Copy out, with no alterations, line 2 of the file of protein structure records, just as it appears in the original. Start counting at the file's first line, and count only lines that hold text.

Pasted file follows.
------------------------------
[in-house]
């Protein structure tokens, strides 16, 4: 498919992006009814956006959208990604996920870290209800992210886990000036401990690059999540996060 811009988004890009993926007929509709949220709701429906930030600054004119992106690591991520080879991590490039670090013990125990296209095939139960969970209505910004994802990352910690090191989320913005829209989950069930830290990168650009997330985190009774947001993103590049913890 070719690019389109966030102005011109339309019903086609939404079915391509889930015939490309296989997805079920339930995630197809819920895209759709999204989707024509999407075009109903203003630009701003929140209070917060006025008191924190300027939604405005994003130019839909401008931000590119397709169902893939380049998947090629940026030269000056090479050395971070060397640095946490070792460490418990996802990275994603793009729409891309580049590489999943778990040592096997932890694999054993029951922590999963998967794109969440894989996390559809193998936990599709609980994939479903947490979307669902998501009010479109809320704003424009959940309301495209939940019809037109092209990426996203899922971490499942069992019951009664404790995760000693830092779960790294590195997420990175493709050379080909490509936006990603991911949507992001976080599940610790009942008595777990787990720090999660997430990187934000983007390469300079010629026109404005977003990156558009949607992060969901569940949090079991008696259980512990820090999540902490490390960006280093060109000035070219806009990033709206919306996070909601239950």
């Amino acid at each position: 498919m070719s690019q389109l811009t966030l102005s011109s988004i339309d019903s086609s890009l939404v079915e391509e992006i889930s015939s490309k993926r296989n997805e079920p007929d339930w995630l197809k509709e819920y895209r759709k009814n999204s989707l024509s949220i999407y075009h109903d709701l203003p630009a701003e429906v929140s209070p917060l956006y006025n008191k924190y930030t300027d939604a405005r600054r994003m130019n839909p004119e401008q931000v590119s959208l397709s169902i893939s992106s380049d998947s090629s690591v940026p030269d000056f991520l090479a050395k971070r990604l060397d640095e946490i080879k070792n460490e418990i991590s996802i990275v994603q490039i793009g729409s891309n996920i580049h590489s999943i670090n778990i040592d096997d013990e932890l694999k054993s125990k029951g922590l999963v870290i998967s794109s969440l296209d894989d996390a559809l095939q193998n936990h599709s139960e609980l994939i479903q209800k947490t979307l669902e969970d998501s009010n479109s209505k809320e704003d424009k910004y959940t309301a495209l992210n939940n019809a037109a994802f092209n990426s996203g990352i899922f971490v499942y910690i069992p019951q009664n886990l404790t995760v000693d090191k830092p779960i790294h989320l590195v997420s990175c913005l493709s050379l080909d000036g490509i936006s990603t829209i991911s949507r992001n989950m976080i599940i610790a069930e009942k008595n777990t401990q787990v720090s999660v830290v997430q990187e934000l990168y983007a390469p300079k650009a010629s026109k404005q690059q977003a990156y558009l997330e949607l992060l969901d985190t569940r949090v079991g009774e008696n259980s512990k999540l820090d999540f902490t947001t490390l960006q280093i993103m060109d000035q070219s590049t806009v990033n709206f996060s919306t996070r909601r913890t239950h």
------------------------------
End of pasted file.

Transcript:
């Protein structure tokens, strides 16, 4: 498919992006009814956006959208990604996920870290209800992210886990000036401990690059999540996060 811009988004890009993926007929509709949220709701429906930030600054004119992106690591991520080879991590490039670090013990125990296209095939139960969970209505910004994802990352910690090191989320913005829209989950069930830290990168650009997330985190009774947001993103590049913890 070719690019389109966030102005011109339309019903086609939404079915391509889930015939490309296989997805079920339930995630197809819920895209759709999204989707024509999407075009109903203003630009701003929140209070917060006025008191924190300027939604405005994003130019839909401008931000590119397709169902893939380049998947090629940026030269000056090479050395971070060397640095946490070792460490418990996802990275994603793009729409891309580049590489999943778990040592096997932890694999054993029951922590999963998967794109969440894989996390559809193998936990599709609980994939479903947490979307669902998501009010479109809320704003424009959940309301495209939940019809037109092209990426996203899922971490499942069992019951009664404790995760000693830092779960790294590195997420990175493709050379080909490509936006990603991911949507992001976080599940610790009942008595777990787990720090999660997430990187934000983007390469300079010629026109404005977003990156558009949607992060969901569940949090079991008696259980512990820090999540902490490390960006280093060109000035070219806009990033709206919306996070909601239950």